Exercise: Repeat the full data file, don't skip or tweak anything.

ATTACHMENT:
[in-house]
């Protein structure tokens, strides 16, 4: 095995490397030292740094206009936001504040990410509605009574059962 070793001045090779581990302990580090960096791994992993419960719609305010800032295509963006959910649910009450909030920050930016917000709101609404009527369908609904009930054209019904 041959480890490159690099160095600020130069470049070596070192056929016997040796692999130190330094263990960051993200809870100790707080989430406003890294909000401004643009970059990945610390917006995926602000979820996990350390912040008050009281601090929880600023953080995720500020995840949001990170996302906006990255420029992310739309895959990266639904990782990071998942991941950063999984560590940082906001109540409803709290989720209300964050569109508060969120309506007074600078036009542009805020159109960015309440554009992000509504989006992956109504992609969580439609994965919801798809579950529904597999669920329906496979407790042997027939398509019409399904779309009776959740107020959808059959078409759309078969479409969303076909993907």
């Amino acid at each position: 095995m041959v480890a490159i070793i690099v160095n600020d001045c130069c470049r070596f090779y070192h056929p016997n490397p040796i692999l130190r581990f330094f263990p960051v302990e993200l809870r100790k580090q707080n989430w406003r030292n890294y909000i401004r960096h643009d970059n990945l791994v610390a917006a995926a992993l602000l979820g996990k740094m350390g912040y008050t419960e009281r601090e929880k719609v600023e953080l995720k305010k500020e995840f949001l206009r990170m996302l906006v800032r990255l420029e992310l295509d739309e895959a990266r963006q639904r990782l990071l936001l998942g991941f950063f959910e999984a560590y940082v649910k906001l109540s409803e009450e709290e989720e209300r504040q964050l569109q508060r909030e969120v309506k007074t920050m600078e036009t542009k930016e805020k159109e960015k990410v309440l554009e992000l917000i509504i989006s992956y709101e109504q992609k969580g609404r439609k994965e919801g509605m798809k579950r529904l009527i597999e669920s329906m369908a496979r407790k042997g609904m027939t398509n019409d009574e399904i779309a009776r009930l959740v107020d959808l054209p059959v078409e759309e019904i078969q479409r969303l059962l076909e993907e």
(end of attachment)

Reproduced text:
[in-house]
């Protein structure tokens, strides 16, 4: 095995490397030292740094206009936001504040990410509605009574059962 070793001045090779581990302990580090960096791994992993419960719609305010800032295509963006959910649910009450909030920050930016917000709101609404009527369908609904009930054209019904 041959480890490159690099160095600020130069470049070596070192056929016997040796692999130190330094263990960051993200809870100790707080989430406003890294909000401004643009970059990945610390917006995926602000979820996990350390912040008050009281601090929880600023953080995720500020995840949001990170996302906006990255420029992310739309895959990266639904990782990071998942991941950063999984560590940082906001109540409803709290989720209300964050569109508060969120309506007074600078036009542009805020159109960015309440554009992000509504989006992956109504992609969580439609994965919801798809579950529904597999669920329906496979407790042997027939398509019409399904779309009776959740107020959808059959078409759309078969479409969303076909993907």
């Amino acid at each position: 095995m041959v480890a490159i070793i690099v160095n600020d001045c130069c470049r070596f090779y070192h056929p016997n490397p040796i692999l130190r581990f330094f263990p960051v302990e993200l809870r100790k580090q707080n989430w406003r030292n890294y909000i401004r960096h643009d970059n990945l791994v610390a917006a995926a992993l602000l979820g996990k740094m350390g912040y008050t419960e009281r601090e929880k719609v600023e953080l995720k305010k500020e995840f949001l206009r990170m996302l906006v800032r990255l420029e992310l295509d739309e895959a990266r963006q639904r990782l990071l936001l998942g991941f950063f959910e999984a560590y940082v649910k906001l109540s409803e009450e709290e989720e209300r504040q964050l569109q508060r909030e969120v309506k007074t920050m600078e036009t542009k930016e805020k159109e960015k990410v309440l554009e992000l917000i509504i989006s992956y709101e109504q992609k969580g609404r439609k994965e919801g509605m798809k579950r529904l009527i597999e669920s329906m369908a496979r407790k042997g609904m027939t398509n019409d009574e399904i779309a009776r009930l959740v107020d959808l054209p059959v078409e759309e019904i078969q479409r969303l059962l076909e993907e």